By Isabel Togoh
JP Morgan Chase & Co, the nation’s biggest bank by assets, on Thursday pledged $30 billion over the next five years in its latest efforts to solve the racial wealth gap made worse by the Covid-19 crisis, and as banking institutions—in the midst of a renewed anti-racism movement—make steps to redress decades of racial wealth inequality that they helped create.
- As part of the pledge, which includes existing spending, the bank committed $8 billion towards originating tens of thousands of mortgages for Black and Latinx households.
- The $30 billion will be split over five years and will also fund an additional 100,000 affordable housing units for the communities that need them the most.
- The lender also aims to provide thousands of loans to small businesses in Black, Latinx and minority owners, while investing millions into minority-owned banks, credit unions and community development financial institutions.
- Thursday’s announcement builds on the bank’s existing commitments and financial pledges made in recent months, including mentoring thousands of Black students over the next decade, making homeownership more accessible and affordable, and supporting civil rights efforts.
“Systemic racism is a tragic part of America’s history. We can do more and do better to break down systems that have propagated racism and widespread economic inequality, especially for Black and Latinx people. It’s long past time that society addresses racial inequities in a more tangible, meaningful way,” CEO Jamie Dimon said in a statement.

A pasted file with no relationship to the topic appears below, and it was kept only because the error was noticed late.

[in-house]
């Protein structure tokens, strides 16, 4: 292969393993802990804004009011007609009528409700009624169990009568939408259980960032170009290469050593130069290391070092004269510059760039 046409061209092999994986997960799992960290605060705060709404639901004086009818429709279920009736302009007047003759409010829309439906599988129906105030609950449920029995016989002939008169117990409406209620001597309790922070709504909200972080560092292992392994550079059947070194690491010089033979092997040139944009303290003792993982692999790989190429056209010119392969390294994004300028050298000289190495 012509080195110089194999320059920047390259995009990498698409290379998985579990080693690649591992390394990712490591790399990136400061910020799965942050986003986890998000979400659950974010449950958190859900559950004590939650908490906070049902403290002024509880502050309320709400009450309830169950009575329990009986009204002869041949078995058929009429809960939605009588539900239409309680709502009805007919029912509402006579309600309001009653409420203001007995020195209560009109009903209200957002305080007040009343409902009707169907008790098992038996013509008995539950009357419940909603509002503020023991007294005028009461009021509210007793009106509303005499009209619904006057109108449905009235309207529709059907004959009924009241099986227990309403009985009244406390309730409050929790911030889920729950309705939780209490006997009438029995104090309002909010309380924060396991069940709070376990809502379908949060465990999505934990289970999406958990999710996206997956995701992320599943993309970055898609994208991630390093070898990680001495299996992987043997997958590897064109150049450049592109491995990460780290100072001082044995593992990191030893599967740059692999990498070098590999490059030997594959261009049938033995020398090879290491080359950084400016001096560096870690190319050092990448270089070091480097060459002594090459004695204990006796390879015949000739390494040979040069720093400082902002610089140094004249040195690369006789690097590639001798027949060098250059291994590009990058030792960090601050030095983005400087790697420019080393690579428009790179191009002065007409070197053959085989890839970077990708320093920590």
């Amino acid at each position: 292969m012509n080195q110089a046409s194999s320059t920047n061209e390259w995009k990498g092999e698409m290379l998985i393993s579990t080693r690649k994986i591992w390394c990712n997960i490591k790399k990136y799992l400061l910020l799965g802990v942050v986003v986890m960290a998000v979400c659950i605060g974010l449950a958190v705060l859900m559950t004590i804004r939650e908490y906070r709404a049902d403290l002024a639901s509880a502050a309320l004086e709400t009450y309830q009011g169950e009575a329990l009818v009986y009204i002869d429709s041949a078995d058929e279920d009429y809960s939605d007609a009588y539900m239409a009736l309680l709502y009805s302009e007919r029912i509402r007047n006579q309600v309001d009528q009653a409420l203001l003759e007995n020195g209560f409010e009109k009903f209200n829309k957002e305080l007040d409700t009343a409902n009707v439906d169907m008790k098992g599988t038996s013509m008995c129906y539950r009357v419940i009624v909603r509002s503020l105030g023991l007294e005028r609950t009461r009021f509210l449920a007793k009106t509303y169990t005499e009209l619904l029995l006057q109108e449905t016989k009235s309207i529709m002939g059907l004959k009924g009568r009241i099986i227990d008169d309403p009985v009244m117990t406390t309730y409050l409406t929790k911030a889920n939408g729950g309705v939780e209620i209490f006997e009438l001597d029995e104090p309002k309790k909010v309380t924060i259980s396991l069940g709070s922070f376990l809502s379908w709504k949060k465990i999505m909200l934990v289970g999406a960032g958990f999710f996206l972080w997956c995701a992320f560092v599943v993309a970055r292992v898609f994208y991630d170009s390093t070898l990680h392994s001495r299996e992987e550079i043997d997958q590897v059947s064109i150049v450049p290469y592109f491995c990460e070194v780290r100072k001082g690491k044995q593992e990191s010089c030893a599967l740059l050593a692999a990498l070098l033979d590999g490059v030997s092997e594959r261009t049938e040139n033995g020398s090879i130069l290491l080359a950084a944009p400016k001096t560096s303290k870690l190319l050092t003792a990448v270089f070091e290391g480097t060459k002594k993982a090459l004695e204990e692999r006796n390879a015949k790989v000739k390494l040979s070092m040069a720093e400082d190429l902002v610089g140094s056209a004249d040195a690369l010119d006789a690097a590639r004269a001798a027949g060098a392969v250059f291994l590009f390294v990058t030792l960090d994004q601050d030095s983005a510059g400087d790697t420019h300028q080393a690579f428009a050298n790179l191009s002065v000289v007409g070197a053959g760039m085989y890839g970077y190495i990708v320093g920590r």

$1.7 billion. Excluding banks, that’s the amount that corporate America had pledged to address racial injustice by June this year, Reuters estimates.
The resurgence of anti-racism protests following a spate of Black people being killed at the hands of police, has renewed a spotlight on institutions that have historically worked against the advancement of racial equality. Following the death of George Floyd on Memorial Day, large swaths of corporate America quickly voiced their support for the Black Lives Matter movement and protests, but were faced with calls both internally and externally, to commit to deeper, more meaningful change, over empty platitudes. Banks have been on the frontline of this change and have been identified as having played a major role in fostering a racial wealth gap through discriminatory business and mortgage lending practices that persist to this day. JP Morgan itself paid out $55 million in 2017 to settle claims minority borrowers were charged higher rates, and $24 million to former Black staff from its wealth management unit over workspace discrimination in 2018, and as recently as January its private bank was rocked by claims Black customers and staff faced discrimination.
Other major U.S. banks have made their own pledges to tackle workplace diversity, or historical links to the slave trade. But JP Morgan’s lending promise could have a far greater impact for financially disenfranchised communities. Even so the WSJ notes $30 billion over five years is a fraction of the bank’s $190 billion mortgage book.
See Original Article at Forbes